The only way you could do it would be to either remove exchange, install AD then put it back, or setup a new server, make it a DC, then install Exchange in the same organisation and decommission the old one later.

If you really cannot get another backup licence then I would go with that Dave suggested and use Windows backup (or NT backup) to get a system state backup, move this to a share and have the backup software back that up.

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  • Thanks; the link to MS saying that it's not supported as all (versus being "not recommended") should do the trick. – Adam Robinson Jul 13 '11 at 17:07

Virtualize. You said it's not in the cards to buy more hardware; what about just another backup license?

Aside from this setup being extremely unpleasant to support, I'm fairly certain that it won't fly to install the DC role after exchange is already running; the destruction of the local user store doesn't seem like it'd sit well with a running exchange install.

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  • Another backup license is possible, but I'm not keen on selling the idea if there's a "free" option, unpalatable as it may be (for instance, we're running exchange for this small of a number of users because our Microsoft partner license gives us a license to Exchange, whereas we would have to pay for a hosted solution). If I had a solid reason other than "you really shouldn't", I might be able to make the case. The idea about the local user store is interesting; I hadn't thought of that, and it's a good point. – Adam Robinson Jul 13 '11 at 16:18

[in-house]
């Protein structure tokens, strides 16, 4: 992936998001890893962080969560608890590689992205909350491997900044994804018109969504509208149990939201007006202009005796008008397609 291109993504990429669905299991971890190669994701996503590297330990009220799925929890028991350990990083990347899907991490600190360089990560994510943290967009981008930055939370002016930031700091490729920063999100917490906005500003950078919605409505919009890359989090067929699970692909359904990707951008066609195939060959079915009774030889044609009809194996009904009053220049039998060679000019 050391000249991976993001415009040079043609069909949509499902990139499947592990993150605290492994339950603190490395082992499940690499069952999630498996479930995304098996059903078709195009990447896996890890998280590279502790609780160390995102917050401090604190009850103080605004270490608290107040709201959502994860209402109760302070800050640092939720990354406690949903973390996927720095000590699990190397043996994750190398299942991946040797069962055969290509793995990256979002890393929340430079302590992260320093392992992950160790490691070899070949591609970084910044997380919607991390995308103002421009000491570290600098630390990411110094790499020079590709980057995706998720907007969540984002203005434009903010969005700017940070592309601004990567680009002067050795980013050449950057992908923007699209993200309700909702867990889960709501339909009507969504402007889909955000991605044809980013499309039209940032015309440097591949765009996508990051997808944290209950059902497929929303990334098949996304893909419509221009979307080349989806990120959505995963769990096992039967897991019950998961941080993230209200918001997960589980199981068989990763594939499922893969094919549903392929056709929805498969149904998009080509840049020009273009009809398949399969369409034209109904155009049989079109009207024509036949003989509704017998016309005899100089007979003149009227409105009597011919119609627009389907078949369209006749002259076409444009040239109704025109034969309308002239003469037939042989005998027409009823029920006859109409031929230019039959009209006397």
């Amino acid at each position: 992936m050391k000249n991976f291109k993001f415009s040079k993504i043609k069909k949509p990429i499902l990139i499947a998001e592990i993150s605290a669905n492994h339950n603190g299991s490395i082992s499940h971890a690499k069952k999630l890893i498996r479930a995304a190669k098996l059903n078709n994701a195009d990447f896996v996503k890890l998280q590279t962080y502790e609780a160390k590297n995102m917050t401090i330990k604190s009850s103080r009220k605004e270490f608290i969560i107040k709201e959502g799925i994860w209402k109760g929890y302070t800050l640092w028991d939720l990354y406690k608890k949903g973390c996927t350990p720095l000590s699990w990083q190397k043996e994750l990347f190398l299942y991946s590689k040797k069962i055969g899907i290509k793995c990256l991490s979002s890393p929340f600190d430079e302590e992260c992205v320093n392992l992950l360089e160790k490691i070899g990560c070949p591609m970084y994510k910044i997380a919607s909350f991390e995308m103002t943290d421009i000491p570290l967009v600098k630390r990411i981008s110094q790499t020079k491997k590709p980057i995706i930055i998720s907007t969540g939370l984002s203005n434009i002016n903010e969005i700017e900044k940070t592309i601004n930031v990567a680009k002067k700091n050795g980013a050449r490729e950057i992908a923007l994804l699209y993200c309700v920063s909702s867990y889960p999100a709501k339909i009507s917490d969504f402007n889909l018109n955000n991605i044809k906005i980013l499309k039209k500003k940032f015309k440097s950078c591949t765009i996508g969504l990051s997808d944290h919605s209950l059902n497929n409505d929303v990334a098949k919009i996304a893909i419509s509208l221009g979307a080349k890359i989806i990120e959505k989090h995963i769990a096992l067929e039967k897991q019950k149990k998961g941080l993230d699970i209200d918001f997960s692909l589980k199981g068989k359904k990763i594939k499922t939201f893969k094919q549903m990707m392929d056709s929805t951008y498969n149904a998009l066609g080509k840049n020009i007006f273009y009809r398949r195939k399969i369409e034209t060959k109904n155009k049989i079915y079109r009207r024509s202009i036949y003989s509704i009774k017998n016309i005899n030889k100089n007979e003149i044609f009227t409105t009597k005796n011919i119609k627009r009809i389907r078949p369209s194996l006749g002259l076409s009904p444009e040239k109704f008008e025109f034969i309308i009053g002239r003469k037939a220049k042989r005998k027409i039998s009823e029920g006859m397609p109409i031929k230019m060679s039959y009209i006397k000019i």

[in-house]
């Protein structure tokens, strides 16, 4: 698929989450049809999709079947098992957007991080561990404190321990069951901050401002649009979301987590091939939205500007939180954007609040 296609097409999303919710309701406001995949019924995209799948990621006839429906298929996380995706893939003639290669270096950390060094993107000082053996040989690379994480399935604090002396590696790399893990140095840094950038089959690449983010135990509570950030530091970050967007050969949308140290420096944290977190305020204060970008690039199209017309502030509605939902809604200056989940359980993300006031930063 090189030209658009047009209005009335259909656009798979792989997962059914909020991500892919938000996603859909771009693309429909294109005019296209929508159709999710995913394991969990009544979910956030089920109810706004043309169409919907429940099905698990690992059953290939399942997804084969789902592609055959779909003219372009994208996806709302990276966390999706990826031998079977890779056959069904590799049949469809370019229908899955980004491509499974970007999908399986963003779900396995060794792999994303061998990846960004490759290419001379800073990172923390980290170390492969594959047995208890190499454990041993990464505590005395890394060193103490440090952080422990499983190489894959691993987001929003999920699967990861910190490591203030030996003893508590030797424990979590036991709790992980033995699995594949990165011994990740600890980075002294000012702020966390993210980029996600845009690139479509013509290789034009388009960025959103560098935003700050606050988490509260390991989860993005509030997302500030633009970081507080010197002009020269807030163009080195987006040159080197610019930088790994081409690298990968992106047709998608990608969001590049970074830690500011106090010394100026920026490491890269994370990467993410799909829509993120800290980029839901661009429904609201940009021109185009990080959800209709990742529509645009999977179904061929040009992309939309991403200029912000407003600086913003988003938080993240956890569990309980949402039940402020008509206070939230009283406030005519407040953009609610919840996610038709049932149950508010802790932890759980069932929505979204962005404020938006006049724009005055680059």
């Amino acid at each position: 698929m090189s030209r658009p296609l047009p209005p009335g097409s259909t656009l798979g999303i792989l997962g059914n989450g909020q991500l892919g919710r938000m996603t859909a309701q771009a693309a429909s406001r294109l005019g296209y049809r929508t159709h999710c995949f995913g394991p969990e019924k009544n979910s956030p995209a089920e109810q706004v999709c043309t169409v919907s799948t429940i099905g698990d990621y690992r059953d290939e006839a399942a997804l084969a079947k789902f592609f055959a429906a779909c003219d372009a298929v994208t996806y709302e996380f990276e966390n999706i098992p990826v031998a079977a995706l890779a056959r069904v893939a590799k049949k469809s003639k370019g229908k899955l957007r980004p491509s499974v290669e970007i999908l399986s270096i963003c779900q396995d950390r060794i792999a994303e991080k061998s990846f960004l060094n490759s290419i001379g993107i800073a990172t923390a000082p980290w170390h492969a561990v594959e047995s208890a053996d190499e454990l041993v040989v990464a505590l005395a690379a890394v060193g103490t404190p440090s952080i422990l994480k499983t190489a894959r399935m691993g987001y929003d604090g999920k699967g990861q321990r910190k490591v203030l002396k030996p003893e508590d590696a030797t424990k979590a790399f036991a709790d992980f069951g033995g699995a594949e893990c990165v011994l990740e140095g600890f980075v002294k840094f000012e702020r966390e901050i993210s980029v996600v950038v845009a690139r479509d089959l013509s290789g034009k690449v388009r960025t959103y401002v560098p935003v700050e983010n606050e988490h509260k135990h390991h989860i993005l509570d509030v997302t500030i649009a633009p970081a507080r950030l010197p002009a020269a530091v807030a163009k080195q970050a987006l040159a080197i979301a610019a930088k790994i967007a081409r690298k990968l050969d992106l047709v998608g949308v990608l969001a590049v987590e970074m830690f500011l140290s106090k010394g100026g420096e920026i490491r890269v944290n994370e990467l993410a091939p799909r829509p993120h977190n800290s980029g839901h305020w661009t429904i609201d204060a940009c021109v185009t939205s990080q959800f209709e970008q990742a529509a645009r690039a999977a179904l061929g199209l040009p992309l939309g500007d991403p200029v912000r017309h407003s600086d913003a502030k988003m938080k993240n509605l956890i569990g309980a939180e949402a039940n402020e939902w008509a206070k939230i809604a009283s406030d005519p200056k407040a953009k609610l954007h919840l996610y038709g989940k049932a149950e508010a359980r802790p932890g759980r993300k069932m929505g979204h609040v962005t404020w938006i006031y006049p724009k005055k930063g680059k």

Use a scheduled task to backup your active directory to a file using Windows backup (aka ntbackup on 2003) and then use a script to copy it to a share on the Exchange Server. Then, you can pick up the file with your backup software as you are backing up filesystem on the Exchange Server.

Don't install them on the same box, you'll regret it.